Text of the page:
ABSTRACT: Major depressive disorder in children and adolescents is a common condition that affects physical, emotional, and social development. Risk factors include a family history of depression, parental conflict, poor peer relationships, deficits in coping skills, and negative thinking. Diagnostic criteria are the same for children and adults, with the exception that children and adolescents may express irritability rather than sad or depressed mood, and weight loss may be viewed in terms of failure to reach appropriate weight milestones. Treatment must take into account the severity of depression, suicidality, developmental stage, and environmental and social factors. Cognitive behavior therapy and interpersonal therapy are recommended for patients with mild depression and are appropriate adjuvant treatments to medication in those with moderate to severe depression. Pharmacotherapy is recommended for patients with moderate or severe depression. Tricyclic antidepressants are not effective in children and adolescents. Antidepressants have a boxed warning for the increased risk of suicide; therefore, careful assessment, follow-up, safety planning, and patient and family education should be included when treatment is initiated.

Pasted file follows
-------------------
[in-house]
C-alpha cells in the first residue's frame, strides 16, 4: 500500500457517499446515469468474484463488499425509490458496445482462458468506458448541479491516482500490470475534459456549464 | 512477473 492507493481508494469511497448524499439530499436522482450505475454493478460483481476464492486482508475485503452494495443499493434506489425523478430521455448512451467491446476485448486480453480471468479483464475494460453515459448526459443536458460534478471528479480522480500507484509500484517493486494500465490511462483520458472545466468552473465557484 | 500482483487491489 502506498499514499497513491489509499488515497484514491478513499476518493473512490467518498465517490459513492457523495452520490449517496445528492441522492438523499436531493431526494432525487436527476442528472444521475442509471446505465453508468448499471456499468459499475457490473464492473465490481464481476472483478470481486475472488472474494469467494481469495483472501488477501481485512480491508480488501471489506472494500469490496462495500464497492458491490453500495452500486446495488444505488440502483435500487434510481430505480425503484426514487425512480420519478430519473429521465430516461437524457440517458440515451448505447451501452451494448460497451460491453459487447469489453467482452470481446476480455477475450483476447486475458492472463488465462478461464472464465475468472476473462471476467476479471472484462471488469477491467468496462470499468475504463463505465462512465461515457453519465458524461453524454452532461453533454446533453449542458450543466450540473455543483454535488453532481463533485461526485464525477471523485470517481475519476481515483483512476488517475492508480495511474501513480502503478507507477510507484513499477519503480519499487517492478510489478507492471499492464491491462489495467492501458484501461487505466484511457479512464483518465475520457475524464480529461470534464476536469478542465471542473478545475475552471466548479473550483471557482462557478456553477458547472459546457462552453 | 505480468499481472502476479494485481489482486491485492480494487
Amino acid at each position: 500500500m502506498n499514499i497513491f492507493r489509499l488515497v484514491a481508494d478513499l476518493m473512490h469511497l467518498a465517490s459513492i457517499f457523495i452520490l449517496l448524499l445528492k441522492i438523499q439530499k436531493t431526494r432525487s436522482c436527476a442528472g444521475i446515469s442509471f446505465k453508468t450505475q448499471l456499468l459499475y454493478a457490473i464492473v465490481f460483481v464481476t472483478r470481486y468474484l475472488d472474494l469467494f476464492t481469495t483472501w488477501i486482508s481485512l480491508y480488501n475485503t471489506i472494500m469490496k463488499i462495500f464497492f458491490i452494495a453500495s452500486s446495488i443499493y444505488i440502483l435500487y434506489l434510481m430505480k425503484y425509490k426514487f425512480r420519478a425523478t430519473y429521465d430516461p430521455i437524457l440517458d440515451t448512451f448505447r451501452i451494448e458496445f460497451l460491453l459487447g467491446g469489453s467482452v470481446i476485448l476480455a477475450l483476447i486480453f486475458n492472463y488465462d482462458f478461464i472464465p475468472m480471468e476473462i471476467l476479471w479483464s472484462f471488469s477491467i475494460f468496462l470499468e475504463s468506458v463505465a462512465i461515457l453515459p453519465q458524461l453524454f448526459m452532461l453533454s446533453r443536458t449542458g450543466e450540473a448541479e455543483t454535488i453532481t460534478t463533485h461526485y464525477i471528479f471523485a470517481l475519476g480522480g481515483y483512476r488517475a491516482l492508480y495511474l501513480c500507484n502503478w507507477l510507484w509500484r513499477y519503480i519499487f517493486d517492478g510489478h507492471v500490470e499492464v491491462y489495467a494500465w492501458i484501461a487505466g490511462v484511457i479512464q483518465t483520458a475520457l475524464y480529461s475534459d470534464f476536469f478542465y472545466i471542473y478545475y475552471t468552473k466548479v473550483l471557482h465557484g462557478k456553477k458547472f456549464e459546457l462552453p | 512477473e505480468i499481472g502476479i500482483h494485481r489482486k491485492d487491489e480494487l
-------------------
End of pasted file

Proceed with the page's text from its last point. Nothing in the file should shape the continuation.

Treating Patients with Borderline Personality Disorder in the Medical Office - Curbside Consultation
Management of Common Sleep Disorders - Article